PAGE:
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AGO 1953 No. 115 - August 14, 1953
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Don Eastvold | 1953-1956 | Attorney General of Washington


1. Provisions of chapter 67.12 RCW on public dances do not apply within corporate limits of city or town.

2. Municipal corporation with sufficient police power may regulate public dances within the corporate limits, by ordinance, and may prohibit operation of public dances on Sunday.

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                                                                 August 14, 1953

Honorable Delbert R. Scoles
Prosecuting Attorney
Stevens County
Colville, Washington                                                                                                              Cite as:  AGO 53-55 No. 115

Dear Sir:

            By letter under date of August 5, 1953, you have requested the opinion of this office on two questions which may be summarized as follows:

            1. Are the requirements of RCW 67.12.040, relating to the conduct of public dances, effective within the corporate limits of a city or town?

            2. Can the governing body of a city or town regulate the operation of public dances within its jurisdiction by ordinance?

            In our opinion, the answer to your first question is "No;" the answer to your second question is "Yes."


            Those provisions of chapter 67.12 RCW which apply to public dances are directly derived from chapter 111, Laws of 1923.  No amendment has intervened.  The title of chapter 111 declares that it is

             [[Orig. Op. Page 2]]

            "AN ACT providing for the regulation and licensing of public dances and dance‑hallswithout the corporate limits of incorporated cities and towns, and providing penalties for the violation thereof."  (Italics supplied)

            It is true that the italicized limitation is found in RCW 67.12.020, and not in RCW 67.12.040.  But the title of the original enactment indicates clearly that no part of the statute was intended to apply inside the limits of incorporated cities and towns.  It follows as a matter of course that the governing body of a city or town could not enforce any provision of that law as such.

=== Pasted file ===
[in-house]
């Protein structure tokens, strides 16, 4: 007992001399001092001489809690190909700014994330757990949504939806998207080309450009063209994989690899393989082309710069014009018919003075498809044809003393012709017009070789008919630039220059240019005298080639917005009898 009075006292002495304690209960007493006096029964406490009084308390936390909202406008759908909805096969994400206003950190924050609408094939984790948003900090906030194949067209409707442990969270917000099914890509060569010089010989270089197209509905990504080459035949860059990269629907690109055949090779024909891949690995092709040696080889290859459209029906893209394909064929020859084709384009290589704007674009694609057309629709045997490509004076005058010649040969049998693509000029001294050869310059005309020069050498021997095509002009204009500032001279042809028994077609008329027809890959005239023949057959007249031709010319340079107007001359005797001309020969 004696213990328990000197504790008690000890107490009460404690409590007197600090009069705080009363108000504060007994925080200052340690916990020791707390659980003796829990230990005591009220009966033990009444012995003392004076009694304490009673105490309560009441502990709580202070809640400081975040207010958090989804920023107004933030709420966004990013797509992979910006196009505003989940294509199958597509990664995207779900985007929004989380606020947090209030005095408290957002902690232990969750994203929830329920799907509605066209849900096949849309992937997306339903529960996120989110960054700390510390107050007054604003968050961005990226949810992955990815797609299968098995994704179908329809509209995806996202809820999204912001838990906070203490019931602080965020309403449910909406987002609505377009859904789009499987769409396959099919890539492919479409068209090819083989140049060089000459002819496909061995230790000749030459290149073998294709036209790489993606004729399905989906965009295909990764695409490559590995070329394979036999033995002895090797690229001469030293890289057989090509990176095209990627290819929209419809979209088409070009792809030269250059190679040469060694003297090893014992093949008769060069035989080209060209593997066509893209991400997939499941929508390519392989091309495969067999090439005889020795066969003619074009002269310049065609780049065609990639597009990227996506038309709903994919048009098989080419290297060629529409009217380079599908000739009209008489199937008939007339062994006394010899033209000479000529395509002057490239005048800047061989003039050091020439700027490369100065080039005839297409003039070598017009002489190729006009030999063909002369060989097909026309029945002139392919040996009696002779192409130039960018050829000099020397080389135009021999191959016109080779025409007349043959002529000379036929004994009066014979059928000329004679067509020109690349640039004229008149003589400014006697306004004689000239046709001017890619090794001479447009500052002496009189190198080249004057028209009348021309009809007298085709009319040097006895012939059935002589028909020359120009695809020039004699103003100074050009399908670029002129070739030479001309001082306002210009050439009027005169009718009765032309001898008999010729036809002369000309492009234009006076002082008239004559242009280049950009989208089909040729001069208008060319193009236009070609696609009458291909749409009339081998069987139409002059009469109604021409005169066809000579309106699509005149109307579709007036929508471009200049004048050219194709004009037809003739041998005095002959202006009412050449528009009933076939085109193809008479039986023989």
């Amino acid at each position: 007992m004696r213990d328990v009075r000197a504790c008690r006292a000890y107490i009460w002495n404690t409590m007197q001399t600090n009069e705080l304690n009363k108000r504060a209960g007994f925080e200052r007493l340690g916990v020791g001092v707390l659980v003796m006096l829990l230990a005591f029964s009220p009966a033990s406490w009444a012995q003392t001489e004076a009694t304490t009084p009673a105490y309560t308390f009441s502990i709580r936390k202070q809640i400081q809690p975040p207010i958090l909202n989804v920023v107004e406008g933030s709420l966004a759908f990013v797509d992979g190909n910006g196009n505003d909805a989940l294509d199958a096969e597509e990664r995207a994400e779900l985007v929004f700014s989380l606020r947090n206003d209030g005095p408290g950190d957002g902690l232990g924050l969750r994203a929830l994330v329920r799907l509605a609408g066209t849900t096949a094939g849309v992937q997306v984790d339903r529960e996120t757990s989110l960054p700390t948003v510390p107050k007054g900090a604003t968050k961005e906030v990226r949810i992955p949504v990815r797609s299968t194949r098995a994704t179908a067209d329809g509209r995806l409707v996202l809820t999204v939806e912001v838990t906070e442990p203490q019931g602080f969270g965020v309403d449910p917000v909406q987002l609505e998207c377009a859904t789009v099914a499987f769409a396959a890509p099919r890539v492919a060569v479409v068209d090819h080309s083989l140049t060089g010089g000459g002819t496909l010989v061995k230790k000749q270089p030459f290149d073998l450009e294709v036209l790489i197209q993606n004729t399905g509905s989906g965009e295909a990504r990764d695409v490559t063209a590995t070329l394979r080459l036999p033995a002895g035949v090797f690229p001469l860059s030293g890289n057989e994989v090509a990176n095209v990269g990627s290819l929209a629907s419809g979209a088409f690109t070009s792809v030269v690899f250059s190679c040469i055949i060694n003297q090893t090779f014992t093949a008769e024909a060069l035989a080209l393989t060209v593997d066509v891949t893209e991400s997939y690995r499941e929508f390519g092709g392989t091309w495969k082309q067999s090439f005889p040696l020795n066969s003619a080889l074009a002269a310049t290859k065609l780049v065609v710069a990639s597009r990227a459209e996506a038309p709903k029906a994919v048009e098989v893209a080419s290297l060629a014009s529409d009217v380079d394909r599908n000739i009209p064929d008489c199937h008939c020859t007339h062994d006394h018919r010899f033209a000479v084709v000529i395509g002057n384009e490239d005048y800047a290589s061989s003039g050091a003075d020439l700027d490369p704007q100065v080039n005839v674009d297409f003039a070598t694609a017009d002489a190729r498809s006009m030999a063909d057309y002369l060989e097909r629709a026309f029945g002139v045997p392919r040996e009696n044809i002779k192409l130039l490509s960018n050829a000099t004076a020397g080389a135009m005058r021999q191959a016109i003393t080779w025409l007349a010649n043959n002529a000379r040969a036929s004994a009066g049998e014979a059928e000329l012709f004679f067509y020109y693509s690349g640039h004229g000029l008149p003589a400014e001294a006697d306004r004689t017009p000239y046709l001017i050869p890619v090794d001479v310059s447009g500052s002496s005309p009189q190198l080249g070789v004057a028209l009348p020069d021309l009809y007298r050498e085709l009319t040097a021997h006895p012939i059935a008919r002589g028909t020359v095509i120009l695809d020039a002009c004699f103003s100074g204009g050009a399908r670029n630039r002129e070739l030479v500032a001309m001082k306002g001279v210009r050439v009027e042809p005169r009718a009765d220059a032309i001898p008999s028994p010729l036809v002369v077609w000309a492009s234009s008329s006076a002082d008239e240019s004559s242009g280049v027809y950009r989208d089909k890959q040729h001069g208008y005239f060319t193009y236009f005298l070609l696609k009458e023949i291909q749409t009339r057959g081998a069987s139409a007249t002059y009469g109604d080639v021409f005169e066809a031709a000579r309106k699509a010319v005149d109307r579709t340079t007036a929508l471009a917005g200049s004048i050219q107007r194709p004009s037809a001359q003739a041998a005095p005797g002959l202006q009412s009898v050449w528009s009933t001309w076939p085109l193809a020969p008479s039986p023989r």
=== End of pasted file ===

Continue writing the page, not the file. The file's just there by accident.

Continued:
In answer to your second inquiry, it is generally held that a city may by ordinance impose regulations upon public dances.  See extensive annotation in 48 A.L.R. 177.  The Washington law seems quite firmly fixed to that effect.  Bungalow Amusement Co. v. Seattle, 148 Wash. 485, 269 Pac. 1043;Manos v. Seattle, 146 Wash. 210, 262 Pac. 965.  Inasmuch as the parts of chapter 67.12 RCW which cover public dances must be considered declarative of public policy we have no doubt that an ordinance which placed similar regulations upon public dances within the limits of a municipal corporation would be valid.

            The only statutory provision of which we know relating to the conduct of such activities on Sunday is RCW 9.76.010, setting out a penalty for Sabbath breaking, which provides in part:

            "Every person who, on the first day of the week, promotes any noisy or boisterous sport or amusement, disturbing the peace of the day * * * shall be guilty of a misdemeanor:  * * *"

            In the case ofIn re Ferguson, 80 Wash. 102, 141 Pac. 322, the court had before it an ordinance enacted by a city of the third class, which provided:

            "It shall be unlawful for any person * * * to keep open, run, manage, or conduct any * * * moving picture show, * * * manage or conduct any * * * dance hall or dance pavilion, * * * or to engage in any of the said business or amusements * * * on the first day of the week commonly calledSunday: * * *" (Italics added)

             [[Orig. Op. Page 3]]

            The court held that this was a valid police regulation, not being in conflict with any general laws, despite the very sweeping nature of the ordinance; and stated that it constituted a regulation, not a prohibition of the businesses named.  Both theBungalow case and the Manos case, supra, hold that public dances might be completely proscribed by a city of the first class, since the legislature has delegated full police powers to such cities.  We believe that most cities have sufficient police power to place a regulation of the nature indicated upon public dances.

            We conclude:

            First, that the provisions of chapter 67.12 RCW on public dances do not apply within the corporate limits of a city or town; and

            Second, that if sufficient police power has been granted by the legislature to the particular municipal corporation, the corporation may by ordinance regulate public dances, or prohibit operation of such dances on Sunday.

            We hope the foregoing discussion will prove to be of assistance to you.

Very truly yours,

Attorney General

Assistant Attorney General

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